If I have brain damage or a brain disease that makes me unable to recognize people OR to speak, and there is no hope that my condition will improve I do not want:

Artificial respiration

Artificial nutrition and hydration

CPR

Dialysis

Blood transfusions

Any drug not solely for my comfort.

Her wishes are completely unambiguous and it’s a good reminder for all of us, regardless of age or health, to make similarly clear statements of our preferences.

Bernice is presently sleeping very peacefully.

Bernadette, who stayed over night, reports some meaningful communication with her last night. She noted a smile on one side of her face and some nods at appropriate moments. For example, Bernadette asked her if she wanted a piece of music repeated and she nodded her head. She also opened her eyes and looked at Bernadette and seemed aware of who she was. She both smiled and nodded when Bernadette talked about bringing her home, so that is the main priority right now.

10pm EST 3/13  Everything has been arranged for my mom to come home from the hospital to 24 hour home hospice care tomorrow morning. Despite the morphine there were numerous moments of wakefulness with smiling when talk of coming home was mentioned. She shakes her head no when we ask her if she is in pain.  Rhonda and Jennifer are staying with her overnight in the hospital and I am back at the house getting things ready. Oxygen was delivered a few minutes ago and we are living in the 24/7 world of round-the-clock services for the critically ill. It was a very hectic, multi-tasking day and I apologize for not being able to call people, but there was so much to do.

We are all feeling very good about Bernice being able to come home, which is in accord with her long-known wishes and we are using the same hospice service she arranged for my dad’s home hospice care in 2012. Thanks for checking this page and thinking of Bernice.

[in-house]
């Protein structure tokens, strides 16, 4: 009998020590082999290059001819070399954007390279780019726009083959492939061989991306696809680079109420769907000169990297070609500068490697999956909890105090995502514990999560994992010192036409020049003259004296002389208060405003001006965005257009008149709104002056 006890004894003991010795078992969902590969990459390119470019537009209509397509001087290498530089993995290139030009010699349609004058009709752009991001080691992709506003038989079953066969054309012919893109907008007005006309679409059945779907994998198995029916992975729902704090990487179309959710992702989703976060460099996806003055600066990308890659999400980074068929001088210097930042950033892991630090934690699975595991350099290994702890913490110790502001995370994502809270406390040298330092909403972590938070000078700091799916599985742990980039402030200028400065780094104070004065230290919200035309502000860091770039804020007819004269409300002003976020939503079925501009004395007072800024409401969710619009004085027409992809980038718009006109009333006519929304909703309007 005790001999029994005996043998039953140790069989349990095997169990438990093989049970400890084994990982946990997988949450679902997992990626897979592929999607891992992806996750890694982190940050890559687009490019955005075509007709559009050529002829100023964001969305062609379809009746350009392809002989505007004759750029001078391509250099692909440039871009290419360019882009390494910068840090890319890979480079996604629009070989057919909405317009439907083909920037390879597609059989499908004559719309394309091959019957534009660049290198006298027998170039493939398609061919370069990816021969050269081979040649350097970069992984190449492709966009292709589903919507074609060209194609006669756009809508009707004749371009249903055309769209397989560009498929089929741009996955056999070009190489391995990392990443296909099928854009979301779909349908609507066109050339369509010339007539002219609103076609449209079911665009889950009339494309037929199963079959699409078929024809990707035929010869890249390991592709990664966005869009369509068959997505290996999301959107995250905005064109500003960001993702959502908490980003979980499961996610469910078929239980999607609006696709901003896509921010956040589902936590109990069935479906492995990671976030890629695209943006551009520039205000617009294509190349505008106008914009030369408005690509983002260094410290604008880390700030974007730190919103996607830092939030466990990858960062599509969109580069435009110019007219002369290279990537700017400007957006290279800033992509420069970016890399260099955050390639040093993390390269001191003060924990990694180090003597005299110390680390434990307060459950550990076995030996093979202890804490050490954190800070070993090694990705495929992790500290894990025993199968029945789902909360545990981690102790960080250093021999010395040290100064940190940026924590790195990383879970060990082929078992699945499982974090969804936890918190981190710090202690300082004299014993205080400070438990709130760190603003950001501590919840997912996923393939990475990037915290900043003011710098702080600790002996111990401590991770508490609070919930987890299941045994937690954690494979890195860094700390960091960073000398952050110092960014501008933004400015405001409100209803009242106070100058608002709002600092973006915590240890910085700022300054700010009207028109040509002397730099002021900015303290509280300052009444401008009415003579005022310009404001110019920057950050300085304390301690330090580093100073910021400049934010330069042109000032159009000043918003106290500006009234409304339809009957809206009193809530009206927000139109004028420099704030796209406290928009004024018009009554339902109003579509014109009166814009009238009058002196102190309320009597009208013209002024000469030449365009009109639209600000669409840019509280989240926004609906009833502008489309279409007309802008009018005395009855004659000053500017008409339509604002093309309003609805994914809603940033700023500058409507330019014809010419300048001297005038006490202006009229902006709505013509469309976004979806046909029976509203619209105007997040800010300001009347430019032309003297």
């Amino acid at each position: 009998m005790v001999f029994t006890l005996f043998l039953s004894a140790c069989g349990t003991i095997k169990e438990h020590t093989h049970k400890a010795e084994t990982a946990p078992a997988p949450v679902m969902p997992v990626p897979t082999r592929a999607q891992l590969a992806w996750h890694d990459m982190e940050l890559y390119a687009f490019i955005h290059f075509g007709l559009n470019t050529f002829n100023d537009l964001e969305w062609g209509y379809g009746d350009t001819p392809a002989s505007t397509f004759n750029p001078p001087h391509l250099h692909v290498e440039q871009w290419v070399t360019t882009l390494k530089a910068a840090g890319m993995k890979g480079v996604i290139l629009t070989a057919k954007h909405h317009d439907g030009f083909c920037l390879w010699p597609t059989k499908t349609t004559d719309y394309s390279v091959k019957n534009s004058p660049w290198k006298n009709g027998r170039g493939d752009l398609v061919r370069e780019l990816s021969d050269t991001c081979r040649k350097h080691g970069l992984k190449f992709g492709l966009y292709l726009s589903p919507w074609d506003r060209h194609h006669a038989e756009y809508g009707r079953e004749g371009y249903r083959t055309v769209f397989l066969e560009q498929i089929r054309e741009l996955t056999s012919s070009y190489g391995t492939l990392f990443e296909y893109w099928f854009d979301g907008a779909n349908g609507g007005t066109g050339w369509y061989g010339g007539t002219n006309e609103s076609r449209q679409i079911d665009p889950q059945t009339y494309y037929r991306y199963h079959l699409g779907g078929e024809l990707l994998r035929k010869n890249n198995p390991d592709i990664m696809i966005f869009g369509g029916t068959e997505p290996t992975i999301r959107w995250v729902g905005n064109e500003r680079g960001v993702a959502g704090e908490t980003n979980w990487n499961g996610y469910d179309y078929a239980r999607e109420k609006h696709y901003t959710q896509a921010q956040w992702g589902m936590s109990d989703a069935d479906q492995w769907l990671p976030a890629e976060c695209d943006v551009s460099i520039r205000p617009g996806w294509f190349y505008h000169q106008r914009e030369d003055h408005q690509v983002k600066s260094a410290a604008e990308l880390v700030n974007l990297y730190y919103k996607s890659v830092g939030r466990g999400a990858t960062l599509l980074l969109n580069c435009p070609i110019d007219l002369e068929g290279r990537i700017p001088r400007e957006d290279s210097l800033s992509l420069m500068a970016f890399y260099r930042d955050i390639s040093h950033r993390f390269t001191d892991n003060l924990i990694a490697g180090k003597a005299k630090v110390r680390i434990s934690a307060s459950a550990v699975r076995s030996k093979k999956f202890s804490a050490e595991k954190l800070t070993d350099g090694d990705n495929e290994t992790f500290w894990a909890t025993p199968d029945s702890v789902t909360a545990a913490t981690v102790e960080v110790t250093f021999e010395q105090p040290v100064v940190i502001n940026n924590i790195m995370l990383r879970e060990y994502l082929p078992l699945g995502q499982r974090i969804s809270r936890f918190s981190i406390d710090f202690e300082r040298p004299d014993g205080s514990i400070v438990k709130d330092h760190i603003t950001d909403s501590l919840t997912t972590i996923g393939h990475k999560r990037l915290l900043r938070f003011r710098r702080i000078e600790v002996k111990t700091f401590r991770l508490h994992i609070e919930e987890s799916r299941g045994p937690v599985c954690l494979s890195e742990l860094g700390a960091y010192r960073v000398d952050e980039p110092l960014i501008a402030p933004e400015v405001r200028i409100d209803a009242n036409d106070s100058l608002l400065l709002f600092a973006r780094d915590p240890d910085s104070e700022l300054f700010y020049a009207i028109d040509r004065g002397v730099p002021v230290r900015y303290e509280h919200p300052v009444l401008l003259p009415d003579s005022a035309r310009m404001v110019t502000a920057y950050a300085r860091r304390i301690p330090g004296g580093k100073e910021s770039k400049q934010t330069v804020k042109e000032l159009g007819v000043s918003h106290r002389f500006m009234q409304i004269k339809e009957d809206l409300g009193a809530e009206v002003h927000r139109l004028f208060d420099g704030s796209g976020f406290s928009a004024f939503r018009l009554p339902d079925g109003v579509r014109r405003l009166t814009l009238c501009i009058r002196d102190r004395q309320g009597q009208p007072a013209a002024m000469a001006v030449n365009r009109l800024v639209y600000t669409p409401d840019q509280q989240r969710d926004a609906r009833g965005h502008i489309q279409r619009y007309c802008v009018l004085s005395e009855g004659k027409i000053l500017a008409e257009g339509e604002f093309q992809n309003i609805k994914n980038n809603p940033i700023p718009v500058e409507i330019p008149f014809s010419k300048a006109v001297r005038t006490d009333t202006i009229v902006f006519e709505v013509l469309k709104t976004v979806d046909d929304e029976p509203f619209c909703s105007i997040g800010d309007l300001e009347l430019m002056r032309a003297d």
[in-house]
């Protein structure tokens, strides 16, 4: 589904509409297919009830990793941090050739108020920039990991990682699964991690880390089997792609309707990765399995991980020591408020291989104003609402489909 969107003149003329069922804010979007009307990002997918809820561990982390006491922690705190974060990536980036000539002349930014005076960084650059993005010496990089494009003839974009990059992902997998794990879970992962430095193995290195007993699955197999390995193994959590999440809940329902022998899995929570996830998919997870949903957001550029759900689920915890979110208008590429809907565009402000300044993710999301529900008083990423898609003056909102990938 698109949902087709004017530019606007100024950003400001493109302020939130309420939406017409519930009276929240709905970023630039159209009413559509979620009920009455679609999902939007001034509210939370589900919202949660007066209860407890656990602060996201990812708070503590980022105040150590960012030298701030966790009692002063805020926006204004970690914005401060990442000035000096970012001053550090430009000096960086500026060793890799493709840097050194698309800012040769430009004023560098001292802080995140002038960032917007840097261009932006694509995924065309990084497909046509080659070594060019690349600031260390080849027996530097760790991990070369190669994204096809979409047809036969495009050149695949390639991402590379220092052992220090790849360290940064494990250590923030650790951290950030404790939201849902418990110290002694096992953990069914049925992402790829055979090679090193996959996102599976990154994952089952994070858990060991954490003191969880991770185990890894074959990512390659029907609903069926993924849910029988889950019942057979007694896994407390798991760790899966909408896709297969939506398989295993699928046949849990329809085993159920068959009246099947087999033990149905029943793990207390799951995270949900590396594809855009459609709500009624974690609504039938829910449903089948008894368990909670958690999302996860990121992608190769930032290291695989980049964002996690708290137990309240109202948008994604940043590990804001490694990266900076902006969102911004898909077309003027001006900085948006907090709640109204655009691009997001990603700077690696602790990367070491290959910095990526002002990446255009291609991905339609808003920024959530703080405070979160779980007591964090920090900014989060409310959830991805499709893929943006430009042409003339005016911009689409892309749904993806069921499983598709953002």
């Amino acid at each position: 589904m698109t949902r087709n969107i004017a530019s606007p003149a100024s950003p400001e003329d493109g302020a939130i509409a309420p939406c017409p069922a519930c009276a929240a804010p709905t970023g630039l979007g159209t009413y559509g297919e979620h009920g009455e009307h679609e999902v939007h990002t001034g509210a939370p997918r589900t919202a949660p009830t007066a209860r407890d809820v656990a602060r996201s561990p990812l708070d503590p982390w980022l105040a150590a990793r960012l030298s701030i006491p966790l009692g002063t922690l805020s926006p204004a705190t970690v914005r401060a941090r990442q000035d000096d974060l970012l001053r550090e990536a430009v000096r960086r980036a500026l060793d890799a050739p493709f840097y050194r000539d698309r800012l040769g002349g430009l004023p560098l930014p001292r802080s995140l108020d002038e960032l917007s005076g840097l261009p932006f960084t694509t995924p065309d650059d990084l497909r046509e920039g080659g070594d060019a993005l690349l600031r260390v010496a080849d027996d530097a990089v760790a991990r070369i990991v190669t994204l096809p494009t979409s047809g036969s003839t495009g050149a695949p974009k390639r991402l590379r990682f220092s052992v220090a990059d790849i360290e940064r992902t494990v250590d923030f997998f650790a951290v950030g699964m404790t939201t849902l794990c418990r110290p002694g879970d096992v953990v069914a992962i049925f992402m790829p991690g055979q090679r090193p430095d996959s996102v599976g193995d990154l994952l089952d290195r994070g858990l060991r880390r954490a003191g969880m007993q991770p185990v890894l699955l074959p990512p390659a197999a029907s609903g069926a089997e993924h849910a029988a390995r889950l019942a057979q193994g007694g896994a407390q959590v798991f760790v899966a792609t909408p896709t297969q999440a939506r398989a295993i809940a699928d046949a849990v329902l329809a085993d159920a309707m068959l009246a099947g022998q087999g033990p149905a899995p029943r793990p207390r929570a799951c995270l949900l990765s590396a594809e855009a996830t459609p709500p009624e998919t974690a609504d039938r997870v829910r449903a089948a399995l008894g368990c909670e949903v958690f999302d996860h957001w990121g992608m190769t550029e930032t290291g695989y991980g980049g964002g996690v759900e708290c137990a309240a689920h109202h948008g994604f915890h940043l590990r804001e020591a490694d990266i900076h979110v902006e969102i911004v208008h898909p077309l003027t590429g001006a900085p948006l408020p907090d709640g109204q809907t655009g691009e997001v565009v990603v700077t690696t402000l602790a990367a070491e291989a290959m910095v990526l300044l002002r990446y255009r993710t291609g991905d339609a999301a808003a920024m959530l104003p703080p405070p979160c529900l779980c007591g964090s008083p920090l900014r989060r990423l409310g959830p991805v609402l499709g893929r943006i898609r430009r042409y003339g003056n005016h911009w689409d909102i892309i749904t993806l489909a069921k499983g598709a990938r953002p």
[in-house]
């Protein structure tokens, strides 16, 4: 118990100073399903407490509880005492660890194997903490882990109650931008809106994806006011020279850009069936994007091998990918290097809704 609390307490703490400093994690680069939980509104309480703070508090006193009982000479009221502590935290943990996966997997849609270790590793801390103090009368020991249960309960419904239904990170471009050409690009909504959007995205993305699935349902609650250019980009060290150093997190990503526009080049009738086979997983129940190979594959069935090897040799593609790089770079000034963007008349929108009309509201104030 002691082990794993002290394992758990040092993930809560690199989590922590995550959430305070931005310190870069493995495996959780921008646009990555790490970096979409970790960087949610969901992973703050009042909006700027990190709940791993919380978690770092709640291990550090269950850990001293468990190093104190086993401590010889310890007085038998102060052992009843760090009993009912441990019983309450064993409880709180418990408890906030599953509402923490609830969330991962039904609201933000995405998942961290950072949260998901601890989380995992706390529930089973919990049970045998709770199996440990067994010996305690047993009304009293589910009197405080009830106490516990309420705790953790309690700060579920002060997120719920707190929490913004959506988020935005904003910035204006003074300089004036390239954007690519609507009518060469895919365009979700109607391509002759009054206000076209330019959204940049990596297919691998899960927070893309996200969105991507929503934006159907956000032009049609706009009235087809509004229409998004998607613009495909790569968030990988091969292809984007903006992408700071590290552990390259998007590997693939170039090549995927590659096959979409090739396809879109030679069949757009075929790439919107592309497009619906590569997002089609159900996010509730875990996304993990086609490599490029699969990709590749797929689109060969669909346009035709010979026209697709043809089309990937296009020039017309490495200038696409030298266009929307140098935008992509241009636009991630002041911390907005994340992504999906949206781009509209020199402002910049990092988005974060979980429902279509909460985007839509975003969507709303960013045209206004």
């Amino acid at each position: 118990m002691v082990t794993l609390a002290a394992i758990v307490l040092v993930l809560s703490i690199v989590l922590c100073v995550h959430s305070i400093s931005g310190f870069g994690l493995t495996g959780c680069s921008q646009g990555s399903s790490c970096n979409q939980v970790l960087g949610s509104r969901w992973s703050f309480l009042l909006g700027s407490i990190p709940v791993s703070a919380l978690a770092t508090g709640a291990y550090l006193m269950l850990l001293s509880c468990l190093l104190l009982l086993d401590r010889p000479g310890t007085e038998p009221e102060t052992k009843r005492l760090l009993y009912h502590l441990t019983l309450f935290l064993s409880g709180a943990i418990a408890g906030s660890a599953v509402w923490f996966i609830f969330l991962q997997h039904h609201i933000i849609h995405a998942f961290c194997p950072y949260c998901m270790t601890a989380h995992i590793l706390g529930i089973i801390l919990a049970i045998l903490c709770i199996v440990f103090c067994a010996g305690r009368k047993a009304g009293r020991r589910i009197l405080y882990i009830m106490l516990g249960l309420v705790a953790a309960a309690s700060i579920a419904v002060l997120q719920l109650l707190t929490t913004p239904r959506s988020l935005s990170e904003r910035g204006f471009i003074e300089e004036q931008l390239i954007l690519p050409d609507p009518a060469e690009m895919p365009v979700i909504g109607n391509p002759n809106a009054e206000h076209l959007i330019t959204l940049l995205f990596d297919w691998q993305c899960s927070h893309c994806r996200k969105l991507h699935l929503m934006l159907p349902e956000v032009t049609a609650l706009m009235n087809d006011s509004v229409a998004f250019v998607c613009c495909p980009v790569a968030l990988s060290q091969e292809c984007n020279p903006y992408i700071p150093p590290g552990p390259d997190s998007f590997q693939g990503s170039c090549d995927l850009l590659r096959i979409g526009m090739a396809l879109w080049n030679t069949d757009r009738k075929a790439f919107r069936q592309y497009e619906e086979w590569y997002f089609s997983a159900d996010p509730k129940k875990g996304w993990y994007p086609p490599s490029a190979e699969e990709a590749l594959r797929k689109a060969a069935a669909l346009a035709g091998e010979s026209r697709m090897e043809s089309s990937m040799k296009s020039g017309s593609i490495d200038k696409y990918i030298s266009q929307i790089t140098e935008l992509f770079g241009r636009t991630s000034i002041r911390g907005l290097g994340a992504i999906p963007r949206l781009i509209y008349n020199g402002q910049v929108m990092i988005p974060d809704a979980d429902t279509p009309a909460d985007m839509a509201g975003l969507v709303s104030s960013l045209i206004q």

3/14/15 8:20 AM  Bernice is home!  According to Rhonda and Jennifer, she was wide wake and her eyes were open and I saw her eyes open and  aware as she came out of the ambulance. Prior to discharge they took her off the morphine pump and she became more wakeful, smiling when Jenifer and Rhonda told her she was going home. We have her on supplemental oxygen and a morphine patch and are awaiting the arrival of the hospice nurses.

2pm

Bernice had a series of pleasant dreams about the afterlife about two weeks ago.  The circumstances of hearing about the dream were very synchronistic.  A friend of mine was driving me to Tucson where I was going to do research for my fantasy epic, Parallel Journeys, which has portions that take place in Tucson and in nearby Oracle, Arizona the location of Biosphere 2, the setting for another major part of the book. I was reading aloud to him from Parallel Journeys, a part where a dingy apartment in the lower astral plane (an afterlife plane) is described. The reading was interrupted by a call from Bernice. Her doctors had unexpectedly decided to do the hernia surgery they had been considering much sooner than expected and she asked if I could come to the Bronx during that time. I told her I would arrange the flight as soon as we got to Tucson and wifi access.